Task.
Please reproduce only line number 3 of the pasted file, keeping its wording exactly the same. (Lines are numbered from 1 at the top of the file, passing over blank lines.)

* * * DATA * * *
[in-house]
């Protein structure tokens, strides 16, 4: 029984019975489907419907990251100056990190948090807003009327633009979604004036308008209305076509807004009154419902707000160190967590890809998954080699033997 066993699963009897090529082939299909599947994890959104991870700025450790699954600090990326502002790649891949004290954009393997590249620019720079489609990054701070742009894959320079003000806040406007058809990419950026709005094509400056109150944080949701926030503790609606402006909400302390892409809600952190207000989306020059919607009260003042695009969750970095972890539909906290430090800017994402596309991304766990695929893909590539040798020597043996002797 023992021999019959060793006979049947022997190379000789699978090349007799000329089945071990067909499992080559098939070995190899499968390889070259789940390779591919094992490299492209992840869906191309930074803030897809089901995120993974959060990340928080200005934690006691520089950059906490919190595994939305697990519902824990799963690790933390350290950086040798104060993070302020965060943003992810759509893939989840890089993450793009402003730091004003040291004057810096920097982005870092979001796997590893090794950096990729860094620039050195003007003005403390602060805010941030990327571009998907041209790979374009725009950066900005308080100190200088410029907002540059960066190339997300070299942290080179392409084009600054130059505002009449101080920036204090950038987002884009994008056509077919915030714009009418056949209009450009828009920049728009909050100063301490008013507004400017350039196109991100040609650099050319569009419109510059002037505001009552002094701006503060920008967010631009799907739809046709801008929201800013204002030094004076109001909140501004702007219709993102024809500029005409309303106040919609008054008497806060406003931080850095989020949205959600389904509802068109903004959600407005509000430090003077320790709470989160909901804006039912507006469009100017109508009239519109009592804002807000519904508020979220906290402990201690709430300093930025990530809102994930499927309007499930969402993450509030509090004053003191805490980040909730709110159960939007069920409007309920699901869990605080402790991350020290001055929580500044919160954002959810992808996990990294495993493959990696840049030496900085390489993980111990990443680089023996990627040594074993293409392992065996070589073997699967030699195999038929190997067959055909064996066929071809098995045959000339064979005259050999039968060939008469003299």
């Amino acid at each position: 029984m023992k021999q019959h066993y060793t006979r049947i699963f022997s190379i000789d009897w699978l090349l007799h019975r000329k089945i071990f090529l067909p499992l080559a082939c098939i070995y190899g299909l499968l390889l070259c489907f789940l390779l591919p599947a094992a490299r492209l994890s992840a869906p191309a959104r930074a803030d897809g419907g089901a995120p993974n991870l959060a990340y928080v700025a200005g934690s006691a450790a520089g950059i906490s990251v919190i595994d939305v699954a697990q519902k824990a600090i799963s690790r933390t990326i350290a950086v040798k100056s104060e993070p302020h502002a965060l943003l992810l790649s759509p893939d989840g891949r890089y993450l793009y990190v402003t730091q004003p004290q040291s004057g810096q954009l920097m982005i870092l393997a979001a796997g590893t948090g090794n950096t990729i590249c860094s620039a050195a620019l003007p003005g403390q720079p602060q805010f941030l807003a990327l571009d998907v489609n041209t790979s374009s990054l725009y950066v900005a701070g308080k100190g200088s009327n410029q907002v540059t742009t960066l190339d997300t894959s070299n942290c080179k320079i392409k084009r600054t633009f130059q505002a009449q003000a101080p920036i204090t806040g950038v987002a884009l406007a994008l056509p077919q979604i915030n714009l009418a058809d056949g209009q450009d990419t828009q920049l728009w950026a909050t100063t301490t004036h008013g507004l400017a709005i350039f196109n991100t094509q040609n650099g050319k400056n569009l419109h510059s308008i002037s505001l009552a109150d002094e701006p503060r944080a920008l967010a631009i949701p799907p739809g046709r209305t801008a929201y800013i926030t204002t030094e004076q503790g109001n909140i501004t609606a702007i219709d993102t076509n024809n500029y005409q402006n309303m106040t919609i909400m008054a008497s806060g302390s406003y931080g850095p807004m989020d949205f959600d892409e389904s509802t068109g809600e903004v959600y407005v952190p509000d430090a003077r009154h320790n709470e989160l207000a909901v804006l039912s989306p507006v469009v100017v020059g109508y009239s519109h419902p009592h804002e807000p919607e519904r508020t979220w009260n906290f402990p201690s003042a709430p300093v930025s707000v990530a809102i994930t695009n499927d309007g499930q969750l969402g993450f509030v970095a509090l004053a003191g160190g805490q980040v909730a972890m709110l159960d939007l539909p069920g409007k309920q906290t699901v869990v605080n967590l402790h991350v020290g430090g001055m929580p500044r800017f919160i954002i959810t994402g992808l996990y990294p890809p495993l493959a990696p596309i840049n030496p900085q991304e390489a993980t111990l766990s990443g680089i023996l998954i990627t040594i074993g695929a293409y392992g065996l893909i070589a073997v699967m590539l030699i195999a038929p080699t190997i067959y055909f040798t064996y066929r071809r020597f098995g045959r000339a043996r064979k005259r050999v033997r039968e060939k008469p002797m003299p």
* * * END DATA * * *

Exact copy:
């Amino acid at each position: 029984m023992k021999q019959h066993y060793t006979r049947i699963f022997s190379i000789d009897w699978l090349l007799h019975r000329k089945i071990f090529l067909p499992l080559a082939c098939i070995y190899g299909l499968l390889l070259c489907f789940l390779l591919p599947a094992a490299r492209l994890s992840a869906p191309a959104r930074a803030d897809g419907g089901a995120p993974n991870l959060a990340y928080v700025a200005g934690s006691a450790a520089g950059i906490s990251v919190i595994d939305v699954a697990q519902k824990a600090i799963s690790r933390t990326i350290a950086v040798k100056s104060e993070p302020h502002a965060l943003l992810l790649s759509p893939d989840g891949r890089y993450l793009y990190v402003t730091q004003p004290q040291s004057g810096q954009l920097m982005i870092l393997a979001a796997g590893t948090g090794n950096t990729i590249c860094s620039a050195a620019l003007p003005g403390q720079p602060q805010f941030l807003a990327l571009d998907v489609n041209t790979s374009s990054l725009y950066v900005a701070g308080k100190g200088s009327n410029q907002v540059t742009t960066l190339d997300t894959s070299n942290c080179k320079i392409k084009r600054t633009f130059q505002a009449q003000a101080p920036i204090t806040g950038v987002a884009l406007a994008l056509p077919q979604i915030n714009l009418a058809d056949g209009q450009d990419t828009q920049l728009w950026a909050t100063t301490t004036h008013g507004l400017a709005i350039f196109n991100t094509q040609n650099g050319k400056n569009l419109h510059s308008i002037s505001l009552a109150d002094e701006p503060r944080a920008l967010a631009i949701p799907p739809g046709r209305t801008a929201y800013i926030t204002t030094e004076q503790g109001n909140i501004t609606a702007i219709d993102t076509n024809n500029y005409q402006n309303m106040t919609i909400m008054a008497s806060g302390s406003y931080g850095p807004m989020d949205f959600d892409e389904s509802t068109g809600e903004v959600y407005v952190p509000d430090a003077r009154h320790n709470e989160l207000a909901v804006l039912s989306p507006v469009v100017v020059g109508y009239s519109h419902p009592h804002e807000p919607e519904r508020t979220w009260n906290f402990p201690s003042a709430p300093v930025s707000v990530a809102i994930t695009n499927d309007g499930q969750l969402g993450f509030v970095a509090l004053a003191g160190g805490q980040v909730a972890m709110l159960d939007l539909p069920g409007k309920q906290t699901v869990v605080n967590l402790h991350v020290g430090g001055m929580p500044r800017f919160i954002i959810t994402g992808l996990y990294p890809p495993l493959a990696p596309i840049n030496p900085q991304e390489a993980t111990l766990s990443g680089i023996l998954i990627t040594i074993g695929a293409y392992g065996l893909i070589a073997v699967m590539l030699i195999a038929p080699t190997i067959y055909f040798t064996y066929r071809r020597f098995g045959r000339a043996r064979k005259r050999v033997r039968e060939k008469p002797m003299p």